I purchased a very tattered copy of this book in some forgotten book store years ago. I liked the burp. Finally in feb this year I dived in. What a complete treat.
This unassuming old book won the 1982 National Book Award for Non-fiction and a Pulitzer Prize for General Non-Fiction. The last time I read such a good book on interpersonal dynamics was The Best and the Brightest by David Halberstam. That one is easily one of the twenty best books I ever read. EVER.
This book, a true story, opens with a turf war between two computer design groups within Data General Corporation, a minicomputer vendor in the 1970s and then goes on to describe how the underdogs worked like daemons and delivered a machine no one confidently thought they could. Including the team at various many low points in the project.
Although the book talks about building a computer in 1978, it at heart is a really good primer on what organizational turfs and politics means and how the politics is the invisible presence in almost all interaction between key players and their plans. Any of you who works in a matrix organization or in a white collar job will appreciate the book that much more.
As a project manager I loved how the team approached this almost impossible task and tacked it. VERY good lessons the PMP training will not touch upon so full ROI if read by someone who manages complex projects for a living.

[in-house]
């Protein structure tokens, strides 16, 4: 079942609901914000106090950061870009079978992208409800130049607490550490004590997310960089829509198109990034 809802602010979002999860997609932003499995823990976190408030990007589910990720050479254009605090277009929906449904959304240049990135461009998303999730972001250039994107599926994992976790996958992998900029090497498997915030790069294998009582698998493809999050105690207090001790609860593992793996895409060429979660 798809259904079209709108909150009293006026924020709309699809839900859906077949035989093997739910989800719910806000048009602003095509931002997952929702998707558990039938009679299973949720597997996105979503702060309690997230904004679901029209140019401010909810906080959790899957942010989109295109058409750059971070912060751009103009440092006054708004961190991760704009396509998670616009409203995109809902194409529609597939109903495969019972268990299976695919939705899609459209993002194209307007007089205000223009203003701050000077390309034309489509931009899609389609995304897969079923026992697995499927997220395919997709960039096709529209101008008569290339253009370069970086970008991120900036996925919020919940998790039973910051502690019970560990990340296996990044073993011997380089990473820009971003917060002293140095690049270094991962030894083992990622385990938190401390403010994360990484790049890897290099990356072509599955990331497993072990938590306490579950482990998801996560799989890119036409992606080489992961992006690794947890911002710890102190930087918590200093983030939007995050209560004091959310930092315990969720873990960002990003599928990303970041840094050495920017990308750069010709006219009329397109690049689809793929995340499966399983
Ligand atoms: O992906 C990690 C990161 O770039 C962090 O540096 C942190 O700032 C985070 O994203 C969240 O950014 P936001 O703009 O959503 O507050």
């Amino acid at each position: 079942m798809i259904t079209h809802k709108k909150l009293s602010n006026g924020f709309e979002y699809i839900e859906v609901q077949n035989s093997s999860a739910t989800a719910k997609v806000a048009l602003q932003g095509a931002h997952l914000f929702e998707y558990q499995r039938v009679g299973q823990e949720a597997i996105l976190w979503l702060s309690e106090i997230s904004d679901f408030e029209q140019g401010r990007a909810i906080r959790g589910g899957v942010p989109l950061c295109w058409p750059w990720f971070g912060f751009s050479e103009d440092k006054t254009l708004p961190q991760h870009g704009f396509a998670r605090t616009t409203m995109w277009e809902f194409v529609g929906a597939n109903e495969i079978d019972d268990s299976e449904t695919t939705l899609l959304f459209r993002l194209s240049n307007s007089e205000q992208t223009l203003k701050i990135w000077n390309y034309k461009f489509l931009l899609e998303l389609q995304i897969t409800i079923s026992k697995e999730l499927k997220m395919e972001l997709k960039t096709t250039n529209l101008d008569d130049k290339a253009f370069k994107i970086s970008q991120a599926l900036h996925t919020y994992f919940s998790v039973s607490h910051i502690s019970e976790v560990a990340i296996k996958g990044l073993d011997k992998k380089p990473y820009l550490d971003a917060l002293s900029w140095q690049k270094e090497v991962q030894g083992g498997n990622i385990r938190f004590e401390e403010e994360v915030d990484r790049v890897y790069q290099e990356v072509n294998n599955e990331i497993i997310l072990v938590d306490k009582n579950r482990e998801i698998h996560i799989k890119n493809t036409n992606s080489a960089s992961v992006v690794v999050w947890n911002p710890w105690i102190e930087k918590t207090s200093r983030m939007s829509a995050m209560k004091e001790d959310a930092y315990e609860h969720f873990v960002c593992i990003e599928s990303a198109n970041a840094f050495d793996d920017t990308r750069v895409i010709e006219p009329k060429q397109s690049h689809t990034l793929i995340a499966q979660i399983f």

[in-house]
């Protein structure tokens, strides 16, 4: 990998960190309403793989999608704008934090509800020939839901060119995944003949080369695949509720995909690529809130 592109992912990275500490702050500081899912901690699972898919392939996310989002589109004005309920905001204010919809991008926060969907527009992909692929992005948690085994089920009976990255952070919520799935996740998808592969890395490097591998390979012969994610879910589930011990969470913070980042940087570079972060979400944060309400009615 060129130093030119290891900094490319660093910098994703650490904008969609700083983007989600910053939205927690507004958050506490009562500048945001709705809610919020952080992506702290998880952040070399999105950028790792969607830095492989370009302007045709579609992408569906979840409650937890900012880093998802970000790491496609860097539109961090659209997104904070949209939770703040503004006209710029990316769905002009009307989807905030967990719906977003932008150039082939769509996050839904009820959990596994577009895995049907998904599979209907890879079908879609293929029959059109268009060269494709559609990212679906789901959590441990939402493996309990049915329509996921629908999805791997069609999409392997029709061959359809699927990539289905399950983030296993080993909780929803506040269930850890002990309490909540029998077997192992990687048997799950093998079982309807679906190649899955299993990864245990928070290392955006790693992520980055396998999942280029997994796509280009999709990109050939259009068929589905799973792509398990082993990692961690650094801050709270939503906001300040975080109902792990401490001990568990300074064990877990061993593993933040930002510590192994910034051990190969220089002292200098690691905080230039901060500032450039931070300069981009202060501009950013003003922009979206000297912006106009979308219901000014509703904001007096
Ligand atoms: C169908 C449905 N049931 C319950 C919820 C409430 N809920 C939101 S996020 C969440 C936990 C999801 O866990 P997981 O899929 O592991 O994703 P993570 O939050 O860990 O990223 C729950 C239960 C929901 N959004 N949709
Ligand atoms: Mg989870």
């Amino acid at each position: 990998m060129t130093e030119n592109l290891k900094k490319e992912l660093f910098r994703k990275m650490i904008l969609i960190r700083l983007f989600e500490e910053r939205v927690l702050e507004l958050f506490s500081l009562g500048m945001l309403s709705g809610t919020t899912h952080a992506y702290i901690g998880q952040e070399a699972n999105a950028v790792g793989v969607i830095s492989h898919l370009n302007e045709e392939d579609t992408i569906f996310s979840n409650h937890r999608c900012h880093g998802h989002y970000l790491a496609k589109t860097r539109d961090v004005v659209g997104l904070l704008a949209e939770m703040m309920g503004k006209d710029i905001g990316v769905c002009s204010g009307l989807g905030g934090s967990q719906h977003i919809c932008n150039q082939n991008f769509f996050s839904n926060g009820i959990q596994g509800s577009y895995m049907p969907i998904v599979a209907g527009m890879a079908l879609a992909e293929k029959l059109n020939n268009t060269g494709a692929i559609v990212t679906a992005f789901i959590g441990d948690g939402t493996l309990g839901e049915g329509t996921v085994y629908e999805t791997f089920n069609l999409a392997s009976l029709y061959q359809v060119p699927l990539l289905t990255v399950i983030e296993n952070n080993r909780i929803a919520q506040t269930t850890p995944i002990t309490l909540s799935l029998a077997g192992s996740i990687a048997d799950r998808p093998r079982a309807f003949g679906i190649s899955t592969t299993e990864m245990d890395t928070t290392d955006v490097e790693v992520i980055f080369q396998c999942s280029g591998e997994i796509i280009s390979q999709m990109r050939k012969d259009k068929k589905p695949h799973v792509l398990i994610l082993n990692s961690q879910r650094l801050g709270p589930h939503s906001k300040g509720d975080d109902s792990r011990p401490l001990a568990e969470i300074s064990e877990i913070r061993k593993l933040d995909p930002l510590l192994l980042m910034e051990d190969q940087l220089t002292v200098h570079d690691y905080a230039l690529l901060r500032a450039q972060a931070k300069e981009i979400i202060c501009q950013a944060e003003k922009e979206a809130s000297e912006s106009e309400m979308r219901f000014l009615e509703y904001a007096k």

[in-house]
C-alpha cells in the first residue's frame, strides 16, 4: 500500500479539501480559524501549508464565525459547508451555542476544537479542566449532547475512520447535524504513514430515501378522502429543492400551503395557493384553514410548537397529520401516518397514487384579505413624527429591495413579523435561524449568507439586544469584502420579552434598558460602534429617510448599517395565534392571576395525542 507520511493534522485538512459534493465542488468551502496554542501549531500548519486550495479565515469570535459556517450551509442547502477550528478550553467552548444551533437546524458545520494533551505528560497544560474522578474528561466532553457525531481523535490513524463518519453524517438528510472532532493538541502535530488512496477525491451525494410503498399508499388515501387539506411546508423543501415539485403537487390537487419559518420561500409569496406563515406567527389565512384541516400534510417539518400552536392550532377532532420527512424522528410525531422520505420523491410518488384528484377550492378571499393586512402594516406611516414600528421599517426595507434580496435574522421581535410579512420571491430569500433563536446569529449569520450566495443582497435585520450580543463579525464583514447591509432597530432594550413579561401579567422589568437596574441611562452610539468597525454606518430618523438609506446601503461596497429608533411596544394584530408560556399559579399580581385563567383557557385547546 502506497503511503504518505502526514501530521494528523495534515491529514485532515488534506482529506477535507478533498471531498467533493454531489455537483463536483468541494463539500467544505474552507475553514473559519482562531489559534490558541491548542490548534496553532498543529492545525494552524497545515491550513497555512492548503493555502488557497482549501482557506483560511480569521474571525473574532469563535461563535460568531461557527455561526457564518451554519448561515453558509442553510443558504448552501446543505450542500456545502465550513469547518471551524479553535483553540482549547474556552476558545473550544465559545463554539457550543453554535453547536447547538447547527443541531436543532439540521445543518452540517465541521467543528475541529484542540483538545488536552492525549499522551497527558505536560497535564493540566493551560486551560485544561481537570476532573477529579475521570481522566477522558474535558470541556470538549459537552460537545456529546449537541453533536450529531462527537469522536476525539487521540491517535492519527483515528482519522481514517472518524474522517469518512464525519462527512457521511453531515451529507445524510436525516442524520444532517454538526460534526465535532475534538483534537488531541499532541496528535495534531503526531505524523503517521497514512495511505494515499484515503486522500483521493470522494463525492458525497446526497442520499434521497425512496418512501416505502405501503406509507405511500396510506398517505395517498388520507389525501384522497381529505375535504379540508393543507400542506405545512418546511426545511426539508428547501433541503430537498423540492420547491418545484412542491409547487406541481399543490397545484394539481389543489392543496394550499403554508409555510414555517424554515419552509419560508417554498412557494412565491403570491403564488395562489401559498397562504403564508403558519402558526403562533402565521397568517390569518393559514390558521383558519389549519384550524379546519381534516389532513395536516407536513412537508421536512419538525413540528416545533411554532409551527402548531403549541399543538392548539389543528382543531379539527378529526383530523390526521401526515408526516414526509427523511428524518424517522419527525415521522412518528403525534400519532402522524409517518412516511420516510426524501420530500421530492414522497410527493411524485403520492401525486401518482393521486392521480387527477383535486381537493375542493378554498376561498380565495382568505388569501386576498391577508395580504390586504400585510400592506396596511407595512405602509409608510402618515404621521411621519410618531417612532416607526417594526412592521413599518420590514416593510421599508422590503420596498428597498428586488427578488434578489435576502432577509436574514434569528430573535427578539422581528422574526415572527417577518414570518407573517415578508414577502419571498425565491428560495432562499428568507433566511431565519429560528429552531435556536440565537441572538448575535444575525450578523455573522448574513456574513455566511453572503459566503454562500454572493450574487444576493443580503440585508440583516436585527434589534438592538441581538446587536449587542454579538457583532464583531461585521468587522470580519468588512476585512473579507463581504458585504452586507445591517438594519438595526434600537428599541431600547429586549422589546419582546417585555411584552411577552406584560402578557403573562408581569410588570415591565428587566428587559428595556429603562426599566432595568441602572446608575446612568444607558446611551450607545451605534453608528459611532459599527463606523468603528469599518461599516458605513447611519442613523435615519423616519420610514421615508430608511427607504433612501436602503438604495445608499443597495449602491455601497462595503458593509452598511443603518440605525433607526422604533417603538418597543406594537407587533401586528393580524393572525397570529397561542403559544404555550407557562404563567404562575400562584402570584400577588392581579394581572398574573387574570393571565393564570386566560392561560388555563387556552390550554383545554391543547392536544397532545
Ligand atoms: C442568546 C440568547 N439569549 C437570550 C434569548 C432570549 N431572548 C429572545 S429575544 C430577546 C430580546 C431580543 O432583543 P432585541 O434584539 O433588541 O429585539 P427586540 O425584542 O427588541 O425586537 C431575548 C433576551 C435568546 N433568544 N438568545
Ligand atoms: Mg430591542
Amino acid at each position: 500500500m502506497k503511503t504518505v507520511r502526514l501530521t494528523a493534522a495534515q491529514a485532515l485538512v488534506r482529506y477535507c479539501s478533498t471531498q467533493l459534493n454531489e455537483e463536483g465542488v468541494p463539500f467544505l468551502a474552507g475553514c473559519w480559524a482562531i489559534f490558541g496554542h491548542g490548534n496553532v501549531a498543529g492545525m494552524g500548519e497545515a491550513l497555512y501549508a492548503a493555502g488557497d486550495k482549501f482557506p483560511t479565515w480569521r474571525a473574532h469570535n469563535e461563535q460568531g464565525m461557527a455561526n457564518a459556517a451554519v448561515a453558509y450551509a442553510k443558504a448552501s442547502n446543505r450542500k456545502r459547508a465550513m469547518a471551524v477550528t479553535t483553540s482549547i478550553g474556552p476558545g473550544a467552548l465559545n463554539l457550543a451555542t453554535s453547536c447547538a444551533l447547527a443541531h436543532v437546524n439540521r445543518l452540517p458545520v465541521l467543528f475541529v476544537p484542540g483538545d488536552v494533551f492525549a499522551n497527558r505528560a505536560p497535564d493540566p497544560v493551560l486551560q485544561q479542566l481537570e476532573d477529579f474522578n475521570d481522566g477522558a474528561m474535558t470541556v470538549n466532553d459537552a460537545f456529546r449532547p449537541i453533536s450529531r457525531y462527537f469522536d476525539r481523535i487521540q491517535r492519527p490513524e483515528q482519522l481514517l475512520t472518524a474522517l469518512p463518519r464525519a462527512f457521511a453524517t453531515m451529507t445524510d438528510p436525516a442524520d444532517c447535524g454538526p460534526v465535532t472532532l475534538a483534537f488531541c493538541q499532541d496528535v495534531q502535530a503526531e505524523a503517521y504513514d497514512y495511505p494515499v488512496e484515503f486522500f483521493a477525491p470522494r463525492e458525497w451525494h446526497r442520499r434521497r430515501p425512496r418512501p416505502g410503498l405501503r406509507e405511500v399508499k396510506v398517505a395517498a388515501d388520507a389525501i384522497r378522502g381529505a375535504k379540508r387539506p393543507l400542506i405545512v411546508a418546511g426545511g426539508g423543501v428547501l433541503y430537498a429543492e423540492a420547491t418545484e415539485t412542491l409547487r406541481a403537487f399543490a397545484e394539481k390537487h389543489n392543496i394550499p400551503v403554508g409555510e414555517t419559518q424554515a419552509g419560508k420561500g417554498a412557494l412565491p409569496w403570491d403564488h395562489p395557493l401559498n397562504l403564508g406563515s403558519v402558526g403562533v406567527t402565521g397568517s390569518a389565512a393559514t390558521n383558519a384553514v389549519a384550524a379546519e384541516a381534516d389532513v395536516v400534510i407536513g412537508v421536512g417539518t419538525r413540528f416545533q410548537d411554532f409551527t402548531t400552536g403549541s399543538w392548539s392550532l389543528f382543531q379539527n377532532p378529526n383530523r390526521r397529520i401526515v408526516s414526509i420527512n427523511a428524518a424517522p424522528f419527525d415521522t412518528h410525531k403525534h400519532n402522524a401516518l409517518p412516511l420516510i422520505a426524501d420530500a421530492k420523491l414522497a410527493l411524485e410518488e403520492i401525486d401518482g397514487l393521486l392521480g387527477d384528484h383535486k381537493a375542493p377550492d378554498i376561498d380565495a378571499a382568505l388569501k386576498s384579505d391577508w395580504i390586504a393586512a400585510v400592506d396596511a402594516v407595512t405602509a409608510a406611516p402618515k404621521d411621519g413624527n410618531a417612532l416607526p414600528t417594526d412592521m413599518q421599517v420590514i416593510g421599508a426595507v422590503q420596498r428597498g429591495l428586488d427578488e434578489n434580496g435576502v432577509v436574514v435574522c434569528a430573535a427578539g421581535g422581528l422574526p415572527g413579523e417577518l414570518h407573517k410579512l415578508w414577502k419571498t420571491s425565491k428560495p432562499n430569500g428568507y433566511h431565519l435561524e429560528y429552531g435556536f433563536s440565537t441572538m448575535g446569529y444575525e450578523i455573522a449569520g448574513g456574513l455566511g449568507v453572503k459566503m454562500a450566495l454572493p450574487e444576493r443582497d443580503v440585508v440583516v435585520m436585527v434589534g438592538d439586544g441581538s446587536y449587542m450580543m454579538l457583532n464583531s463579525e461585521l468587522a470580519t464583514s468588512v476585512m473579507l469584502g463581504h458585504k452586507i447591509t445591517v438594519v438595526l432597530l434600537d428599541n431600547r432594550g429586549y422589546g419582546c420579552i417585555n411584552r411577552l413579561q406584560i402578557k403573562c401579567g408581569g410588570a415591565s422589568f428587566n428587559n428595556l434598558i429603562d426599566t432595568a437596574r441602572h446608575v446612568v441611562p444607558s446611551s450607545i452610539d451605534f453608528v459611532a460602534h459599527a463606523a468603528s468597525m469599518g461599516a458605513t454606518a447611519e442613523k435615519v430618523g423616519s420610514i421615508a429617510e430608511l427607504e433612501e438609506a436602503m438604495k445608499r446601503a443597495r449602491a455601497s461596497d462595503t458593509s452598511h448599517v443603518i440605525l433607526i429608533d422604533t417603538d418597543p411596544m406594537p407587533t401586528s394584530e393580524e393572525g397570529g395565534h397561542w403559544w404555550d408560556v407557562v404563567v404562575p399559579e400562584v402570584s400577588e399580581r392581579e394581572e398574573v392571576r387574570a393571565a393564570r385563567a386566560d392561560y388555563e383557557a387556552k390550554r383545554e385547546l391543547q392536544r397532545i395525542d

The Soul of a New Machine should be on the syllabus of all MBA courses, esp the more useless ones in third world countries since it adds immense value to understanding OB. Long tracts of it are necessarily dry and explanatory but then they needed to be in order for the reader to have more than a surface level view of what was at stake. The writer really immerses himself in the story and his character analysis is the part I found the most absorbing.
The Soul of a New Machine also cemented me an important lesson I am going to carry and pass on : The Pulitzer Prize for General Non-Fiction winners are almost consistently amazing books. Something I cannot confidently vouch for about other book awards. I read another winner, The Looming Tower: Al-Qaeda and the Road to 9/11 (a historical look at the way in which Al-Qaeda came into being, the background for various terrorist attacks and how they were investigated, and the events that led to the September 11 attacks) and it was also one of the BEST books I have ever read in the General Non-Fiction genre. Ever. In 2012 I really really relished ‘Postwar: A History of Europe Since 1945’ by Tony Judt, which was nominated but did not win. Such a great primer on European 20th century history.
Read all three in the coming decade and you will NOT be disappointed with any of them.